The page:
I Left My Heart in Shanghai
I knew San Francisco long before I ever met New York, but for the past week I’ve been hanging out in SF, seeing it as if for the first time. Sure, I’ve got some opinions about SF’s Chinatown, but I won’t get into those just yet.
You may be wondering now, why I’m in San Francisco if it’s in Shanghai that I’ve left my heart? I took a stroll through the Asian Art Museum today, which is hosting a year-long celebration of that city on the sea, along with its Shanghai exhibition.
Looking through the exhibition pieces–line drawings of Chinese courtesans dressed in Victorian costumes from the 1880s, oil painting landscapes of Fuxing Park, Nanjing Road, and the Bund, silk qipaos (cheongsams) from the 1930s, advertisements depicting the Modern Chinese Woman, black and white photographs of city architecture, Chinese art deco furniture, and the list goes on and on–I felt a sudden pang of nostalgia for my good ol’ Shanghai days (and nights).
Shanghai has a fascinating history, long intertwined with foreign and modern influences, even a bit of Communist history to boast (the city was the site of the First National Congress of the Communist Party of China, which Mao Zedong himself attended). The general depiction of Shanghai as a den of sin and unchecked hedonism, though greatly exaggerated and even idealized, is still mostly accurate. I suppose you could say Shanghai in the 1920s and 30s was like a real life Mos Eisley, or in the words of Obi-Wan Kenobi, “a wretched hive of scum and villainy.”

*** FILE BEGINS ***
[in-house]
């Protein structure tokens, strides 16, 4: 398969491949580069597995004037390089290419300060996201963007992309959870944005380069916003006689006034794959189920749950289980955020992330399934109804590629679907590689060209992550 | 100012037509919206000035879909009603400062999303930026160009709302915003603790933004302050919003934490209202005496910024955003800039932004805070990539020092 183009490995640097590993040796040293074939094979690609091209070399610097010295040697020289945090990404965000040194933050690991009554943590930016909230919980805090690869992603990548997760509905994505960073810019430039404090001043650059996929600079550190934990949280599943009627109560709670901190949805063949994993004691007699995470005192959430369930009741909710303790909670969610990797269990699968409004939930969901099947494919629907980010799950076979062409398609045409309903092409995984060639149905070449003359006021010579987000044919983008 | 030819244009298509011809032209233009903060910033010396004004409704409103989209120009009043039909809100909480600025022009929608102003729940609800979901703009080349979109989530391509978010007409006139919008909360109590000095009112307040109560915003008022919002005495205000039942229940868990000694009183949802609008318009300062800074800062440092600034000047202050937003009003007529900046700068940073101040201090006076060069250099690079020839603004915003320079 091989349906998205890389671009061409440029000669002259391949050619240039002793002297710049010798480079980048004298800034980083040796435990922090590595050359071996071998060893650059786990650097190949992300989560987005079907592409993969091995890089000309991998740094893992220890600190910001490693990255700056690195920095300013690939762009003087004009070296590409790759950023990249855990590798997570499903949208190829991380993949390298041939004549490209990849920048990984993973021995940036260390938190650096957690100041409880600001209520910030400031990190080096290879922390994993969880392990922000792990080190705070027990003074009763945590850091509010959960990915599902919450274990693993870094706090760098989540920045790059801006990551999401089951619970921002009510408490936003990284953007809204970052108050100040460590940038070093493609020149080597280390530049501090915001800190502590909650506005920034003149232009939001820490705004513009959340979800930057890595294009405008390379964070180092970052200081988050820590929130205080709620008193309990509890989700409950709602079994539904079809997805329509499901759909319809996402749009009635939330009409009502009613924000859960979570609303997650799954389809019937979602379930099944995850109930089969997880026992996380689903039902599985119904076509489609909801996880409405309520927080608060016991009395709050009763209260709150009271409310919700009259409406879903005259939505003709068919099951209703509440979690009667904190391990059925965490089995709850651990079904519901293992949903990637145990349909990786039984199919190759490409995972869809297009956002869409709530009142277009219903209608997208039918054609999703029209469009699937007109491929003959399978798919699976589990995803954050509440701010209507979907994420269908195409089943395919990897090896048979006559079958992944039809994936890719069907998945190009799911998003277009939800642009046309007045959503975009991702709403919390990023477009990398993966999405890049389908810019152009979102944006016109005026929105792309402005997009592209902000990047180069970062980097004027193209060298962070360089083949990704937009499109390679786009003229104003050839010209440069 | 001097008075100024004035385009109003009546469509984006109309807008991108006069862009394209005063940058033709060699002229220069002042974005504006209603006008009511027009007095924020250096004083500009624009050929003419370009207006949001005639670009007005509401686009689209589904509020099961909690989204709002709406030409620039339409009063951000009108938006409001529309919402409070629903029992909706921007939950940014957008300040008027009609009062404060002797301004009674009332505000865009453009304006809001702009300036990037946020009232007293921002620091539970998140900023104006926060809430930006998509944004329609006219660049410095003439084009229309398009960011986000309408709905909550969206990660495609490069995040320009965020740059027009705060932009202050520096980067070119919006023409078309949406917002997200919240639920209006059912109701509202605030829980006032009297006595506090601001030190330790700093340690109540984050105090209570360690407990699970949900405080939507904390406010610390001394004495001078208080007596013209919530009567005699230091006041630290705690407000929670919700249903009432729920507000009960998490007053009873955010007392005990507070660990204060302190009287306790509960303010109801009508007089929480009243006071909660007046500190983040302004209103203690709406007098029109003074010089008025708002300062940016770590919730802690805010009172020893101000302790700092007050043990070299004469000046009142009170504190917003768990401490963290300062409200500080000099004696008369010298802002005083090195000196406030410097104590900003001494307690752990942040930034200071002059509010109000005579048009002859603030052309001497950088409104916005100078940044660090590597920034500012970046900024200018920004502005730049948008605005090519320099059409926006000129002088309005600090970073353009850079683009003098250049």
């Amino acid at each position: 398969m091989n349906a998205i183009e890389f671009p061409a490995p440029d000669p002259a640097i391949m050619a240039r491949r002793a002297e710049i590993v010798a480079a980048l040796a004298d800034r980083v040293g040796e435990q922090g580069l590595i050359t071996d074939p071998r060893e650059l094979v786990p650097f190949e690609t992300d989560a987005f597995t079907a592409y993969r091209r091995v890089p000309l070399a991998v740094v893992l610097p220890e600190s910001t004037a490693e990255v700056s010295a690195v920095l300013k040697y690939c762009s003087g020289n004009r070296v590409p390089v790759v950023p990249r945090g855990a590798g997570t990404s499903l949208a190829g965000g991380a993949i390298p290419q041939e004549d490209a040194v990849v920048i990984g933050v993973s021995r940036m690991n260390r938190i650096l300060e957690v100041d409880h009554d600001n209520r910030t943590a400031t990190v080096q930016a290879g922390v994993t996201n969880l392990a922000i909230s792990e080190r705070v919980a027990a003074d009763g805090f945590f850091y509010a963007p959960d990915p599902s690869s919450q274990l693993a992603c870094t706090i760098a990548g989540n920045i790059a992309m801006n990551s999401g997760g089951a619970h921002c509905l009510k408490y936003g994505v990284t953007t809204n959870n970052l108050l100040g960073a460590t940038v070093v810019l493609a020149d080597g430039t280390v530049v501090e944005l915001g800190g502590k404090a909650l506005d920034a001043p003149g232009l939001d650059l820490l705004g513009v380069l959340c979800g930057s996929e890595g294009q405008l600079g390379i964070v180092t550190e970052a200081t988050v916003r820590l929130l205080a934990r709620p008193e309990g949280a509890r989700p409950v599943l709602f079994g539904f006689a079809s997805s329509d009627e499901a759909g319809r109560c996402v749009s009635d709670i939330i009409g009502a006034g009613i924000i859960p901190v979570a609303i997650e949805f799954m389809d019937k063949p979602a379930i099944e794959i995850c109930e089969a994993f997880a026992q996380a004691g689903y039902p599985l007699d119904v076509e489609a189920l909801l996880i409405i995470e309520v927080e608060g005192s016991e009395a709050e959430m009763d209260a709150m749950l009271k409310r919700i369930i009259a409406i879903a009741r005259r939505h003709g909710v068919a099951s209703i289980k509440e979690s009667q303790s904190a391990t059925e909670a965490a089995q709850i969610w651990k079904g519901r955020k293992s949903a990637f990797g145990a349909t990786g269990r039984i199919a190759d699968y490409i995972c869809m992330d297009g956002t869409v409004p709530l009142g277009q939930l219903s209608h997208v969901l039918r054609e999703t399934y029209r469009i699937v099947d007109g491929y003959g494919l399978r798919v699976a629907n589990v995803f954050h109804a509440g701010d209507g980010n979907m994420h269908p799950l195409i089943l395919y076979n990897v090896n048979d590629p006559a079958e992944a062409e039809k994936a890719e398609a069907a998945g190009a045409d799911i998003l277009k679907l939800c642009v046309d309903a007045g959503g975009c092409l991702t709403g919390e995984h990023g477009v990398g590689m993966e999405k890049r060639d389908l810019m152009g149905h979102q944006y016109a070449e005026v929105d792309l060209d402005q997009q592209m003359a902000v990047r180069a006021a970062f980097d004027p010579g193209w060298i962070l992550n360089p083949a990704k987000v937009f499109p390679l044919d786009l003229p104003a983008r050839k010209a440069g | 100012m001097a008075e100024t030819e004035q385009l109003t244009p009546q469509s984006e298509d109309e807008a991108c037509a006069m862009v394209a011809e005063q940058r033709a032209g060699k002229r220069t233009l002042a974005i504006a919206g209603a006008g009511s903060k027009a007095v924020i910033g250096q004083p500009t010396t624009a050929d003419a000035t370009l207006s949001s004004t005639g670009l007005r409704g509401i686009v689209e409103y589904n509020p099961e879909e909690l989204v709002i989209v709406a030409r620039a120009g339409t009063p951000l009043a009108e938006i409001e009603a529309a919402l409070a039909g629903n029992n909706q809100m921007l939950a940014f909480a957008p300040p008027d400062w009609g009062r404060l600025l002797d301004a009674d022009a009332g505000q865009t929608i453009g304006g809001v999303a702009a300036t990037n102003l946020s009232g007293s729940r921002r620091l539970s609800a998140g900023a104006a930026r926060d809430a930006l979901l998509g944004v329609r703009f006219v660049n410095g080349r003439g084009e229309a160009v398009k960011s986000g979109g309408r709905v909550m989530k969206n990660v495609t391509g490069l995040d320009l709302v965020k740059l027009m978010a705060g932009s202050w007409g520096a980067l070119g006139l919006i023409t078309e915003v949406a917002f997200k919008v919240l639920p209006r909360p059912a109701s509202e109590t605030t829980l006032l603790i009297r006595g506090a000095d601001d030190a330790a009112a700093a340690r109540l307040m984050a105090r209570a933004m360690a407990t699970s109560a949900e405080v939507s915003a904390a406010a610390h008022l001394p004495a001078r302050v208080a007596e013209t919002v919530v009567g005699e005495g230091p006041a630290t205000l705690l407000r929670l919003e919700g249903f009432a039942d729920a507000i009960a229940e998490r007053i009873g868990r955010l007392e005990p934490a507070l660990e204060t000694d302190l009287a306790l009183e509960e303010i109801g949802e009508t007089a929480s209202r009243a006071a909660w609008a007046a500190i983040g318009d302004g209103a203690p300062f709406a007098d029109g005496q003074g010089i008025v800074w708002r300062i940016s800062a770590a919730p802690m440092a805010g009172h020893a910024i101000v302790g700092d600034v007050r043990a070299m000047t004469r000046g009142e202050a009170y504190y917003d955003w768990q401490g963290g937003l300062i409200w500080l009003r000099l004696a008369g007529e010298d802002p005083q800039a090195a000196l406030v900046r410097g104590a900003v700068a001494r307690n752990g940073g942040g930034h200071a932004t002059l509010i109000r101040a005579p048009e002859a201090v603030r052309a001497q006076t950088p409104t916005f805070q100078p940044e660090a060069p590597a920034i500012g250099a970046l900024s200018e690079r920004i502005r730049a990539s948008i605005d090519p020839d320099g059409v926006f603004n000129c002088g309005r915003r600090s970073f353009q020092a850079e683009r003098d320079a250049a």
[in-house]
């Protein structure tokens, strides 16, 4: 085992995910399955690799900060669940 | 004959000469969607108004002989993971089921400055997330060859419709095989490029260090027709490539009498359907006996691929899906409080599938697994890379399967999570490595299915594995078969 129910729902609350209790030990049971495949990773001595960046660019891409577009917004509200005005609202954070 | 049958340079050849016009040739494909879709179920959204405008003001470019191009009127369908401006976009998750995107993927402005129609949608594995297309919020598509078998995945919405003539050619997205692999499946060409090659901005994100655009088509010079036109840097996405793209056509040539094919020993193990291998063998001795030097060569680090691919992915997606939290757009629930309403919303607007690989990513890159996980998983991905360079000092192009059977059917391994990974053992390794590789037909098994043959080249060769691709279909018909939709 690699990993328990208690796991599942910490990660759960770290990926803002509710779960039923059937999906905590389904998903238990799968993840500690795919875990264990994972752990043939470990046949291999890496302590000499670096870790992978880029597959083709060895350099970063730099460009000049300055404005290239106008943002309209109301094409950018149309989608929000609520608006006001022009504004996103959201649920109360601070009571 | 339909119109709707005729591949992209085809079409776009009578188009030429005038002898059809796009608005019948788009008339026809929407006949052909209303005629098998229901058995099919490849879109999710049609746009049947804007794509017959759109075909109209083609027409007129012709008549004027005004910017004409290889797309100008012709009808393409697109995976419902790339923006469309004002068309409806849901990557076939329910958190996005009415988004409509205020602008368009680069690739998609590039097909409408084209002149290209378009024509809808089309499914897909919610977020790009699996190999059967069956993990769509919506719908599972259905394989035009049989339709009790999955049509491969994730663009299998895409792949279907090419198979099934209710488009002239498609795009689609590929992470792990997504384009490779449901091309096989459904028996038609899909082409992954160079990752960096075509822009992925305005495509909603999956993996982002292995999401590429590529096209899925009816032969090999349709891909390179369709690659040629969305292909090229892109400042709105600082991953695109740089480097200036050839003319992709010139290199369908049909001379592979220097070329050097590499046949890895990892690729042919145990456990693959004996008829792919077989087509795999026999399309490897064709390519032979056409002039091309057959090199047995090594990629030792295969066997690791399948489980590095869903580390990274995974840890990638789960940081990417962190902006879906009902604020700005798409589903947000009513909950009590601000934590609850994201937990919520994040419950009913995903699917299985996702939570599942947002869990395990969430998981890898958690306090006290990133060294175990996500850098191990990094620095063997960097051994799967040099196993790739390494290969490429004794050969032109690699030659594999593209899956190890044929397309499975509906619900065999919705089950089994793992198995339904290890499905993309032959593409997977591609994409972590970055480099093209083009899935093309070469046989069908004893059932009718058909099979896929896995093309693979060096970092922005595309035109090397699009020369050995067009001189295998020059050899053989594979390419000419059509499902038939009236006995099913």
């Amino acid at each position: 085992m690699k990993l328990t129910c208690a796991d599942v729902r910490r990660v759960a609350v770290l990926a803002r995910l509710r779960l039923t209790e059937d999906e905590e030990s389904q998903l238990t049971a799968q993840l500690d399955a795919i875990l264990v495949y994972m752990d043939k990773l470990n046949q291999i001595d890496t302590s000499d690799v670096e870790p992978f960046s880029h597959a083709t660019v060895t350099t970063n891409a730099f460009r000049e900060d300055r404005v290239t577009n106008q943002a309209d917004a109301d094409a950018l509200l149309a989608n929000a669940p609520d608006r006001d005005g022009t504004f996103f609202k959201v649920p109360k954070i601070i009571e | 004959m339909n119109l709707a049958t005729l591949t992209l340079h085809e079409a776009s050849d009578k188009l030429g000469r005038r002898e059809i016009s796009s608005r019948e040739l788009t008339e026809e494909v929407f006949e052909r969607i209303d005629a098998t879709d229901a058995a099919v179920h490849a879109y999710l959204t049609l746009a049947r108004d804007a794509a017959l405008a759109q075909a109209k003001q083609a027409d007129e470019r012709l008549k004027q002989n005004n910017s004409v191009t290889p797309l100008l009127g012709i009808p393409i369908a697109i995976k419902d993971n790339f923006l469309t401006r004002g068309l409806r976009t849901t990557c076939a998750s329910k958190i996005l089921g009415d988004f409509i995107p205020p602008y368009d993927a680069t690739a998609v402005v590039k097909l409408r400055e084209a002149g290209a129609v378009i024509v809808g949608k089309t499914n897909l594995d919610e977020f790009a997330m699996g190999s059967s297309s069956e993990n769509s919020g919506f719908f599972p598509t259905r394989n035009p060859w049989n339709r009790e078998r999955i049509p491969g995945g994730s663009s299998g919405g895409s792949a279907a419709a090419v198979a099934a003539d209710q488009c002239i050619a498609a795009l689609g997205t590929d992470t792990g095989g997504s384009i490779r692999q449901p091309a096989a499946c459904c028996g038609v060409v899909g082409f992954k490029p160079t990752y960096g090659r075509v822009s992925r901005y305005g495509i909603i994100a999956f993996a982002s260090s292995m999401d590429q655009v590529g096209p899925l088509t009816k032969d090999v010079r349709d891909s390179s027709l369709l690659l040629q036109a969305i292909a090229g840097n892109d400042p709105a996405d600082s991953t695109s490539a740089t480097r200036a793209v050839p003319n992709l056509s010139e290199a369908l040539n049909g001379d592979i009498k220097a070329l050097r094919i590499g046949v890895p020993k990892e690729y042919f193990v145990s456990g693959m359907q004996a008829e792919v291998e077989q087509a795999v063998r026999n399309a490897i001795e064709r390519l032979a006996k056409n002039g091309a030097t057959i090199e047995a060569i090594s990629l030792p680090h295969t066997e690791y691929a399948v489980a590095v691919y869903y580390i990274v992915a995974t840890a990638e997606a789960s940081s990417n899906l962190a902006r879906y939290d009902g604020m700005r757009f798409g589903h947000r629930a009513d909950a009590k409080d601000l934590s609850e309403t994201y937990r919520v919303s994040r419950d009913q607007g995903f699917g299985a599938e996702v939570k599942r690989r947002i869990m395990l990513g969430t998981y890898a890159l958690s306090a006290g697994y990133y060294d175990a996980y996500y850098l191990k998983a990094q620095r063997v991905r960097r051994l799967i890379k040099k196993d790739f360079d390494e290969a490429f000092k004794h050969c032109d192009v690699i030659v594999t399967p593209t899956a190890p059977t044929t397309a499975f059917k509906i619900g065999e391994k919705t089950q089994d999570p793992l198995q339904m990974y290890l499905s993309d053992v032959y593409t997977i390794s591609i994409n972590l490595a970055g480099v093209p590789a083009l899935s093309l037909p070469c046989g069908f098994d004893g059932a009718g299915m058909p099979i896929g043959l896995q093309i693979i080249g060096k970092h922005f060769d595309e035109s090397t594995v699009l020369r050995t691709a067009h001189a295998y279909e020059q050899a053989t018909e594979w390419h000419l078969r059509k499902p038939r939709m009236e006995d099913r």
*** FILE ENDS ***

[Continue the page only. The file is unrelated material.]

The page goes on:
I have a curious attachment to this city, a willing enchantment of sorts. I spent two summers living there alone; one as an “intern” at a Chinese newspaper (新民晚报) following reporters around, the other doing research on Shanghai shopping malls and the rise of consumerism.
But it was what I did outside of these legitimate occupations that cemented my connection to the city. There is nothing quite like sipping a cocktail from a rooftop bar on the Bund while gazing out at the sparkling promise of Pudong, the Pearl Tower at its forefront, and knowing that later I will end up at a 24-hour breakfast joint where I can eat greasy 粽子 (zòngzi) and 油条 (yóu tiáo) to my heart’s content. I will walk home through the dusty streets of the French concession, taking it all in: shirtless workers sleeping on the sidewalk, red government propaganda signs asking citizens not to spit, taxi drivers searching aimlessly for a lone 3 AM customer, laundry hanging out to dry in the humid night air. I might buy a red bean popsicle for 1 kuai and eat as I walk, the sticky juice dripping down my hand, then catching on my knee.
Something is latent in the air there. I always have the feeling that anything can happen in Shanghai. It’s a place of change, a city that can reinvent itself overnight. And yet, some things remain improbably the same. It’s been nearly three years since I was last there, and I fear that it will have changed beyond recognition by the time I get a chance to go back. But somehow I also know that Shanghai will always be there, waiting for me to return to her, when I’m in need, when I’m ready to metamorphose into my next self.
Perhaps Poppy in Josef von Sternberg’s Shanghai Gesture (1941) described Shanghai best:
I didn’t think such a place existed except in my own imagination. It has a ghastly familiarity, like a half remembered dream. Anything could happen here, any moment.